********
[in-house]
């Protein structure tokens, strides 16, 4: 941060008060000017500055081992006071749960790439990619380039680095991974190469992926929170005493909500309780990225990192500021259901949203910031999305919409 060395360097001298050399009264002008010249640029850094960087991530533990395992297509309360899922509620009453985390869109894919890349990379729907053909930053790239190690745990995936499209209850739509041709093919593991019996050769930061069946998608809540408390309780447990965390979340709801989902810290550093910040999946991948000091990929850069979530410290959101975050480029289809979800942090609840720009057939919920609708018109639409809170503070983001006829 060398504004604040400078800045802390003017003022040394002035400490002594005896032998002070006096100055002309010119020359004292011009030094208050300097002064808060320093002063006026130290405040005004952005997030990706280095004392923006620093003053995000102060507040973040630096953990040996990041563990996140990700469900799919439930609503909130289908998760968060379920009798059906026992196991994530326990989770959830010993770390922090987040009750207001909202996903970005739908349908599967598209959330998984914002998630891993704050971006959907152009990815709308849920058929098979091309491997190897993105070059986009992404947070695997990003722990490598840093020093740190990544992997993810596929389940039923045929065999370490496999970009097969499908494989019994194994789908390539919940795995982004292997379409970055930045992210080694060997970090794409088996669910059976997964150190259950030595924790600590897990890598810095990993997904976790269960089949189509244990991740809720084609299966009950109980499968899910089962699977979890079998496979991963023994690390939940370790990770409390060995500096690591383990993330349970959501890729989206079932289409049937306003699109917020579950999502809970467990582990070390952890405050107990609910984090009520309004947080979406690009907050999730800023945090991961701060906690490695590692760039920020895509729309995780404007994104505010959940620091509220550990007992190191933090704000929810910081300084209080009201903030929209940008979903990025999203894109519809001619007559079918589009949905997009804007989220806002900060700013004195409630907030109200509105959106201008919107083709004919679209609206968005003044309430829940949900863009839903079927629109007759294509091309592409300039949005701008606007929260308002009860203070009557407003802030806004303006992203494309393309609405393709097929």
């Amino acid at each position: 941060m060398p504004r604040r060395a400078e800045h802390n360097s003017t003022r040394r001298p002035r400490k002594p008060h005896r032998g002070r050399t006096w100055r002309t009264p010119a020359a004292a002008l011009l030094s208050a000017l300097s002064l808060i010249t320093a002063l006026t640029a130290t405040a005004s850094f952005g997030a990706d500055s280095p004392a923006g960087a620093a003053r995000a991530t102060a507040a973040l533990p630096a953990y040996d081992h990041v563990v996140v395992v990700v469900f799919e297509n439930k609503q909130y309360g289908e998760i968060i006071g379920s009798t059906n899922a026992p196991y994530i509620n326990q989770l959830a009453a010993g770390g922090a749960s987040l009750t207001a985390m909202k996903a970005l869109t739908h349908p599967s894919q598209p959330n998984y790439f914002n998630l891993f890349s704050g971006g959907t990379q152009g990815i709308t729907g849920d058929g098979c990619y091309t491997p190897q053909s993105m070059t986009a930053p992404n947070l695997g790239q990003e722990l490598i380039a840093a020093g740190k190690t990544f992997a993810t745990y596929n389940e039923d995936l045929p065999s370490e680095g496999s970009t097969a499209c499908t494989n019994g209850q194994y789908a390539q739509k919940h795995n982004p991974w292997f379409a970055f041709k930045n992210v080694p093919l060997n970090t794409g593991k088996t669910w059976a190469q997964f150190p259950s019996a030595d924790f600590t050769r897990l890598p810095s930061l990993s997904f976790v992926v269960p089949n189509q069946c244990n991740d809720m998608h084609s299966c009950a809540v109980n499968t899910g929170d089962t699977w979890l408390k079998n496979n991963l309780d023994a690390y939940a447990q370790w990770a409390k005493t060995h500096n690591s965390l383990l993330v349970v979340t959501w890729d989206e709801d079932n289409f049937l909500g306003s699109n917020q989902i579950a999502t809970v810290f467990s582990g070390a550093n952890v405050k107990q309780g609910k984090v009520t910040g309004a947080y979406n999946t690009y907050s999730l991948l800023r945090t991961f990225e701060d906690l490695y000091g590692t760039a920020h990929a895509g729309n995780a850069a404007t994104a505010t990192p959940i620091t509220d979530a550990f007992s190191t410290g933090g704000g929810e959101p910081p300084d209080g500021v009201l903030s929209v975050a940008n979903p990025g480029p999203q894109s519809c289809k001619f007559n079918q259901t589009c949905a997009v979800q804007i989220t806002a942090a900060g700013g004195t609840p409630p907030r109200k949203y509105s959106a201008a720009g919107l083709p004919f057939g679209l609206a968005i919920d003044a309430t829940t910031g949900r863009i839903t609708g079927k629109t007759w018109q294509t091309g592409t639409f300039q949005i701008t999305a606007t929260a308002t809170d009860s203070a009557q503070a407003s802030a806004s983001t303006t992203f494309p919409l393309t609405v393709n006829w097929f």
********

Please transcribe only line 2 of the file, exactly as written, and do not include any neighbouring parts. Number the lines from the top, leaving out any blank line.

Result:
């Protein structure tokens, strides 16, 4: 941060008060000017500055081992006071749960790439990619380039680095991974190469992926929170005493909500309780990225990192500021259901949203910031999305919409 060395360097001298050399009264002008010249640029850094960087991530533990395992297509309360899922509620009453985390869109894919890349990379729907053909930053790239190690745990995936499209209850739509041709093919593991019996050769930061069946998608809540408390309780447990965390979340709801989902810290550093910040999946991948000091990929850069979530410290959101975050480029289809979800942090609840720009057939919920609708018109639409809170503070983001006829 060398504004604040400078800045802390003017003022040394002035400490002594005896032998002070006096100055002309010119020359004292011009030094208050300097002064808060320093002063006026130290405040005004952005997030990706280095004392923006620093003053995000102060507040973040630096953990040996990041563990996140990700469900799919439930609503909130289908998760968060379920009798059906026992196991994530326990989770959830010993770390922090987040009750207001909202996903970005739908349908599967598209959330998984914002998630891993704050971006959907152009990815709308849920058929098979091309491997190897993105070059986009992404947070695997990003722990490598840093020093740190990544992997993810596929389940039923045929065999370490496999970009097969499908494989019994194994789908390539919940795995982004292997379409970055930045992210080694060997970090794409088996669910059976997964150190259950030595924790600590897990890598810095990993997904976790269960089949189509244990991740809720084609299966009950109980499968899910089962699977979890079998496979991963023994690390939940370790990770409390060995500096690591383990993330349970959501890729989206079932289409049937306003699109917020579950999502809970467990582990070390952890405050107990609910984090009520309004947080979406690009907050999730800023945090991961701060906690490695590692760039920020895509729309995780404007994104505010959940620091509220550990007992190191933090704000929810910081300084209080009201903030929209940008979903990025999203894109519809001619007559079918589009949905997009804007989220806002900060700013004195409630907030109200509105959106201008919107083709004919679209609206968005003044309430829940949900863009839903079927629109007759294509091309592409300039949005701008606007929260308002009860203070009557407003802030806004303006992203494309393309609405393709097929």